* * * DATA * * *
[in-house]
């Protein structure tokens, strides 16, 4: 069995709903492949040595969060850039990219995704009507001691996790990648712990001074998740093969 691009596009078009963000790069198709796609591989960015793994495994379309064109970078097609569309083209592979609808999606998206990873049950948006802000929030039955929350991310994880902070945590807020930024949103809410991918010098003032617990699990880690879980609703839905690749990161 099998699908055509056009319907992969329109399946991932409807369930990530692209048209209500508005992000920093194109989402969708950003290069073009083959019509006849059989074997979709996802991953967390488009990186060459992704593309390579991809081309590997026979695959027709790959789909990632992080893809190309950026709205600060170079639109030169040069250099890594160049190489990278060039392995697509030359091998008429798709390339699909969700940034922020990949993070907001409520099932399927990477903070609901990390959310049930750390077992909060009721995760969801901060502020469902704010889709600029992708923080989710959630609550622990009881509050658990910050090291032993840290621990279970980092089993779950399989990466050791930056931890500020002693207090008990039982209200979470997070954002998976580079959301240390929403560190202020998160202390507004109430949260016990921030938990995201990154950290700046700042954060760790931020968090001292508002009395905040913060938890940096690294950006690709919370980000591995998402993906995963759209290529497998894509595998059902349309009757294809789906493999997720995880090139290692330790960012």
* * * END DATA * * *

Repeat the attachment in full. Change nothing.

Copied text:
[in-house]
């Protein structure tokens, strides 16, 4: 069995709903492949040595969060850039990219995704009507001691996790990648712990001074998740093969 691009596009078009963000790069198709796609591989960015793994495994379309064109970078097609569309083209592979609808999606998206990873049950948006802000929030039955929350991310994880902070945590807020930024949103809410991918010098003032617990699990880690879980609703839905690749990161 099998699908055509056009319907992969329109399946991932409807369930990530692209048209209500508005992000920093194109989402969708950003290069073009083959019509006849059989074997979709996802991953967390488009990186060459992704593309390579991809081309590997026979695959027709790959789909990632992080893809190309950026709205600060170079639109030169040069250099890594160049190489990278060039392995697509030359091998008429798709390339699909969700940034922020990949993070907001409520099932399927990477903070609901990390959310049930750390077992909060009721995760969801901060502020469902704010889709600029992708923080989710959630609550622990009881509050658990910050090291032993840290621990279970980092089993779950399989990466050791930056931890500020002693207090008990039982209200979470997070954002998976580079959301240390929403560190202020998160202390507004109430949260016990921030938990995201990154950290700046700042954060760790931020968090001292508002009395905040913060938890940096690294950006690709919370980000591995998402993906995963759209290529497998894509595998059902349309009757294809789906493999997720995880090139290692330790960012």